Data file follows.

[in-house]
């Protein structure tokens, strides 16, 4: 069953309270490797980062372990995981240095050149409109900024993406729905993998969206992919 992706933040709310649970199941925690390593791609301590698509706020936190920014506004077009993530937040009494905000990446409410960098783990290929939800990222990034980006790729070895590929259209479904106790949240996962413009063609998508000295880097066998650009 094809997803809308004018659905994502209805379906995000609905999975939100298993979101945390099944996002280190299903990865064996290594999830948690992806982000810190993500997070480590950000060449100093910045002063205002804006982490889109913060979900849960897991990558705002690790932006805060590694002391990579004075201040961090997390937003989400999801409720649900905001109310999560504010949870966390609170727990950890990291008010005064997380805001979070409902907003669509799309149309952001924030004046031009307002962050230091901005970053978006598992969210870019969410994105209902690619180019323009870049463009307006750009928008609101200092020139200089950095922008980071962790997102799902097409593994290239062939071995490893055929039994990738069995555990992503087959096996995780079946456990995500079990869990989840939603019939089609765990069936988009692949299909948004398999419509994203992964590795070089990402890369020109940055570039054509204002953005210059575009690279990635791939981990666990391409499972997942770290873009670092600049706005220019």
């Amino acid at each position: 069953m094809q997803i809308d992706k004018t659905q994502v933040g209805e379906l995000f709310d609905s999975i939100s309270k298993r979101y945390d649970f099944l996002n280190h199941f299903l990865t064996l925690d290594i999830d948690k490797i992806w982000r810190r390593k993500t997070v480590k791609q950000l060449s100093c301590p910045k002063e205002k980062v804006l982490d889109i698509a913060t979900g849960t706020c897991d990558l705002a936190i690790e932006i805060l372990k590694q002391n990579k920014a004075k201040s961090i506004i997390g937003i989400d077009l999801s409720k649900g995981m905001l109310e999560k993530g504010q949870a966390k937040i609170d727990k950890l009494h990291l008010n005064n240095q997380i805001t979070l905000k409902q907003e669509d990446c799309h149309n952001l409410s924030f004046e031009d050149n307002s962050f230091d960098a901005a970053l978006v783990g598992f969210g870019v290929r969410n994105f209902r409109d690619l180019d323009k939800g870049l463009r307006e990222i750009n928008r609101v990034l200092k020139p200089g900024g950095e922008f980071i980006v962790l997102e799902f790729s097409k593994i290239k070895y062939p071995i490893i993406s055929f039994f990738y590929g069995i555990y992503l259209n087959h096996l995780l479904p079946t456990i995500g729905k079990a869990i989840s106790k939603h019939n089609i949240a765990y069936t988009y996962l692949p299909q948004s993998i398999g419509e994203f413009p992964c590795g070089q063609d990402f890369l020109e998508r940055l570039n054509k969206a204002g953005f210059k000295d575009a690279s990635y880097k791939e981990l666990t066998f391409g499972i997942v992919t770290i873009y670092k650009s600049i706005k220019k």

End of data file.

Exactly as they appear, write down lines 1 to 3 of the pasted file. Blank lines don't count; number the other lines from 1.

[in-house]
């Protein structure tokens, strides 16, 4: 069953309270490797980062372990995981240095050149409109900024993406729905993998969206992919 992706933040709310649970199941925690390593791609301590698509706020936190920014506004077009993530937040009494905000990446409410960098783990290929939800990222990034980006790729070895590929259209479904106790949240996962413009063609998508000295880097066998650009 094809997803809308004018659905994502209805379906995000609905999975939100298993979101945390099944996002280190299903990865064996290594999830948690992806982000810190993500997070480590950000060449100093910045002063205002804006982490889109913060979900849960897991990558705002690790932006805060590694002391990579004075201040961090997390937003989400999801409720649900905001109310999560504010949870966390609170727990950890990291008010005064997380805001979070409902907003669509799309149309952001924030004046031009307002962050230091901005970053978006598992969210870019969410994105209902690619180019323009870049463009307006750009928008609101200092020139200089950095922008980071962790997102799902097409593994290239062939071995490893055929039994990738069995555990992503087959096996995780079946456990995500079990869990989840939603019939089609765990069936988009692949299909948004398999419509994203992964590795070089990402890369020109940055570039054509204002953005210059575009690279990635791939981990666990391409499972997942770290873009670092600049706005220019």
């Amino acid at each position: 069953m094809q997803i809308d992706k004018t659905q994502v933040g209805e379906l995000f709310d609905s999975i939100s309270k298993r979101y945390d649970f099944l996002n280190h199941f299903l990865t064996l925690d290594i999830d948690k490797i992806w982000r810190r390593k993500t997070v480590k791609q950000l060449s100093c301590p910045k002063e205002k980062v804006l982490d889109i698509a913060t979900g849960t706020c897991d990558l705002a936190i690790e932006i805060l372990k590694q002391n990579k920014a004075k201040s961090i506004i997390g937003i989400d077009l999801s409720k649900g995981m905001l109310e999560k993530g504010q949870a966390k937040i609170d727990k950890l009494h990291l008010n005064n240095q997380i805001t979070l905000k409902q907003e669509d990446c799309h149309n952001l409410s924030f004046e031009d050149n307002s962050f230091d960098a901005a970053l978006v783990g598992f969210g870019v290929r969410n994105f209902r409109d690619l180019d323009k939800g870049l463009r307006e990222i750009n928008r609101v990034l200092k020139p200089g900024g950095e922008f980071i980006v962790l997102e799902f790729s097409k593994i290239k070895y062939p071995i490893i993406s055929f039994f990738y590929g069995i555990y992503l259209n087959h096996l995780l479904p079946t456990i995500g729905k079990a869990i989840s106790k939603h019939n089609i949240a765990y069936t988009y996962l692949p299909q948004s993998i398999g419509e994203f413009p992964c590795g070089q063609d990402f890369l020109e998508r940055l570039n054509k969206a204002g953005f210059k000295d575009a690279s990635y880097k791939e981990l666990t066998f391409g499972i997942v992919t770290i873009y670092k650009s600049i706005k220019k």